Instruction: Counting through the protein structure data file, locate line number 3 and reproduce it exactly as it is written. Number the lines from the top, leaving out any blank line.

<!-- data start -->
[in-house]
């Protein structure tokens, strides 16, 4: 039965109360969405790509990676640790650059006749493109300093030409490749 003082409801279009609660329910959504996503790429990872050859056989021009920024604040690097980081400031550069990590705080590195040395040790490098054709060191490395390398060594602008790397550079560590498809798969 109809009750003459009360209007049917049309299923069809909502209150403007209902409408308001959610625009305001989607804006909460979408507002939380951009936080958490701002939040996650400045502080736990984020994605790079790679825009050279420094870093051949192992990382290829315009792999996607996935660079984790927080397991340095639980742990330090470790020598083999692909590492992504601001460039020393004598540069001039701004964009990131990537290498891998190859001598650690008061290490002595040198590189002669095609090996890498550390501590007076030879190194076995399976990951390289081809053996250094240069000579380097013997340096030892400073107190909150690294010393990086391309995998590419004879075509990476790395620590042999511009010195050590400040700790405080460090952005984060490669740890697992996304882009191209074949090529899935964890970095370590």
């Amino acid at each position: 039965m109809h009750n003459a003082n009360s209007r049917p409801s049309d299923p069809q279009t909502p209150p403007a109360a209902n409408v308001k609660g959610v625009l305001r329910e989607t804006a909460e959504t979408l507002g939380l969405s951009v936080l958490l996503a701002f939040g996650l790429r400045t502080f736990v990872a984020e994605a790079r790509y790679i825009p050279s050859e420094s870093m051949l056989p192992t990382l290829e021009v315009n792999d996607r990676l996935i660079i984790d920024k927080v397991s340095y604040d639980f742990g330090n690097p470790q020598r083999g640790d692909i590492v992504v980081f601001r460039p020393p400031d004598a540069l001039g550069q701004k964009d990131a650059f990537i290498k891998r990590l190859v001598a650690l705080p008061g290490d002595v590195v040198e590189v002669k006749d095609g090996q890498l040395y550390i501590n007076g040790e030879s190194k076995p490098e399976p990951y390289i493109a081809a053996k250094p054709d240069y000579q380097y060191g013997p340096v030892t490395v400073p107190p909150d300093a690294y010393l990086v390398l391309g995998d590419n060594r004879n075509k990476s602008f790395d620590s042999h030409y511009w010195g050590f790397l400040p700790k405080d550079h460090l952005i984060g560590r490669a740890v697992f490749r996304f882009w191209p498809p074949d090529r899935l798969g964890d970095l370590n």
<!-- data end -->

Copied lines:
């Amino acid at each position: 039965m109809h009750n003459a003082n009360s209007r049917p409801s049309d299923p069809q279009t909502p209150p403007a109360a209902n409408v308001k609660g959610v625009l305001r329910e989607t804006a909460e959504t979408l507002g939380l969405s951009v936080l958490l996503a701002f939040g996650l790429r400045t502080f736990v990872a984020e994605a790079r790509y790679i825009p050279s050859e420094s870093m051949l056989p192992t990382l290829e021009v315009n792999d996607r990676l996935i660079i984790d920024k927080v397991s340095y604040d639980f742990g330090n690097p470790q020598r083999g640790d692909i590492v992504v980081f601001r460039p020393p400031d004598a540069l001039g550069q701004k964009d990131a650059f990537i290498k891998r990590l190859v001598a650690l705080p008061g290490d002595v590195v040198e590189v002669k006749d095609g090996q890498l040395y550390i501590n007076g040790e030879s190194k076995p490098e399976p990951y390289i493109a081809a053996k250094p054709d240069y000579q380097y060191g013997p340096v030892t490395v400073p107190p909150d300093a690294y010393l990086v390398l391309g995998d590419n060594r004879n075509k990476s602008f790395d620590s042999h030409y511009w010195g050590f790397l400040p700790k405080d550079h460090l952005i984060g560590r490669a740890v697992f490749r996304f882009w191209p498809p074949d090529r899935l798969g964890d970095l370590n």